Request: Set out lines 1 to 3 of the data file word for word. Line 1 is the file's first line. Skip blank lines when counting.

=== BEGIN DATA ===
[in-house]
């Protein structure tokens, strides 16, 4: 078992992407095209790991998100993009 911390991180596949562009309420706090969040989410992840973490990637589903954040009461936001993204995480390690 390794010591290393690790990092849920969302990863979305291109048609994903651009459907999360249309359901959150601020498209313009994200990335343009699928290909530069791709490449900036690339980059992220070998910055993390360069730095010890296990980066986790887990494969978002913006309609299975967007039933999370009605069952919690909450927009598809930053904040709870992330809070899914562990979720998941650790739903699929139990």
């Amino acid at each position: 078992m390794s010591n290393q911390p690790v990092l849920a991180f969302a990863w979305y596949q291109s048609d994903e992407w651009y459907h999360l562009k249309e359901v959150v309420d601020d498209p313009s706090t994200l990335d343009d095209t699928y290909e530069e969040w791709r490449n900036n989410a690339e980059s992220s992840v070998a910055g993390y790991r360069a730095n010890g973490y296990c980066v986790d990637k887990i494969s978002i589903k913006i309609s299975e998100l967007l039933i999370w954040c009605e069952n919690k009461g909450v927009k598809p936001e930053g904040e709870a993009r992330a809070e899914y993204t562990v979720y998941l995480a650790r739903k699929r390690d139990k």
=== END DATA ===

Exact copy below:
[in-house]
């Protein structure tokens, strides 16, 4: 078992992407095209790991998100993009 911390991180596949562009309420706090969040989410992840973490990637589903954040009461936001993204995480390690 390794010591290393690790990092849920969302990863979305291109048609994903651009459907999360249309359901959150601020498209313009994200990335343009699928290909530069791709490449900036690339980059992220070998910055993390360069730095010890296990980066986790887990494969978002913006309609299975967007039933999370009605069952919690909450927009598809930053904040709870992330809070899914562990979720998941650790739903699929139990």
């Amino acid at each position: 078992m390794s010591n290393q911390p690790v990092l849920a991180f969302a990863w979305y596949q291109s048609d994903e992407w651009y459907h999360l562009k249309e359901v959150v309420d601020d498209p313009s706090t994200l990335d343009d095209t699928y290909e530069e969040w791709r490449n900036n989410a690339e980059s992220s992840v070998a910055g993390y790991r360069a730095n010890g973490y296990c980066v986790d990637k887990i494969s978002i589903k913006i309609s299975e998100l967007l039933i999370w954040c009605e069952n919690k009461g909450v927009k598809p936001e930053g904040e709870a993009r992330a809070e899914y993204t562990v979720y998941l995480a650790r739903k699929r390690d139990k």